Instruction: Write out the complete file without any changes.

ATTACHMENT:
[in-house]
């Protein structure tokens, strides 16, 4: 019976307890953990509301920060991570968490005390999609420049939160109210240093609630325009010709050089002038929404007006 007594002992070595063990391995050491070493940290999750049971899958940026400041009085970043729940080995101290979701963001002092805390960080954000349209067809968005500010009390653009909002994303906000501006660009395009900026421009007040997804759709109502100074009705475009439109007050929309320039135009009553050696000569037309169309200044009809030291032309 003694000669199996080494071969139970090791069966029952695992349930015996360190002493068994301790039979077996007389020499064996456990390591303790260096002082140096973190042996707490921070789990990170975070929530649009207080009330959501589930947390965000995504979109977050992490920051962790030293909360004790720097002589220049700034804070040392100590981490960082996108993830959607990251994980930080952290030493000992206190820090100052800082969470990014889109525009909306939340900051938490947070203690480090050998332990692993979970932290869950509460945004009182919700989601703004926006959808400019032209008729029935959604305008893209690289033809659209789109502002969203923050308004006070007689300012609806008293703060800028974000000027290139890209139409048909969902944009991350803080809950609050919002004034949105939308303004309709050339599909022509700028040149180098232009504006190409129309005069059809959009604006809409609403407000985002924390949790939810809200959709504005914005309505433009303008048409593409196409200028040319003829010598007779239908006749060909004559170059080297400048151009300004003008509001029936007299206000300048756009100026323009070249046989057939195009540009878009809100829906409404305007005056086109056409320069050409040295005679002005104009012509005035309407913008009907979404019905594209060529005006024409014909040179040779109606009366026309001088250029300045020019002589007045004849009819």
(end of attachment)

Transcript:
[in-house]
């Protein structure tokens, strides 16, 4: 019976307890953990509301920060991570968490005390999609420049939160109210240093609630325009010709050089002038929404007006 007594002992070595063990391995050491070493940290999750049971899958940026400041009085970043729940080995101290979701963001002092805390960080954000349209067809968005500010009390653009909002994303906000501006660009395009900026421009007040997804759709109502100074009705475009439109007050929309320039135009009553050696000569037309169309200044009809030291032309 003694000669199996080494071969139970090791069966029952695992349930015996360190002493068994301790039979077996007389020499064996456990390591303790260096002082140096973190042996707490921070789990990170975070929530649009207080009330959501589930947390965000995504979109977050992490920051962790030293909360004790720097002589220049700034804070040392100590981490960082996108993830959607990251994980930080952290030493000992206190820090100052800082969470990014889109525009909306939340900051938490947070203690480090050998332990692993979970932290869950509460945004009182919700989601703004926006959808400019032209008729029935959604305008893209690289033809659209789109502002969203923050308004006070007689300012609806008293703060800028974000000027290139890209139409048909969902944009991350803080809950609050919002004034949105939308303004309709050339599909022509700028040149180098232009504006190409129309005069059809959009604006809409609403407000985002924390949790939810809200959709504005914005309505433009303008048409593409196409200028040319003829010598007779239908006749060909004559170059080297400048151009300004003008509001029936007299206000300048756009100026323009070249046989057939195009540009878009809100829906409404305007005056086109056409320069050409040295005679002005104009012509005035309407913008009907979404019905594209060529005006024409014909040179040779109606009366026309001088250029300045020019002589007045004849009819």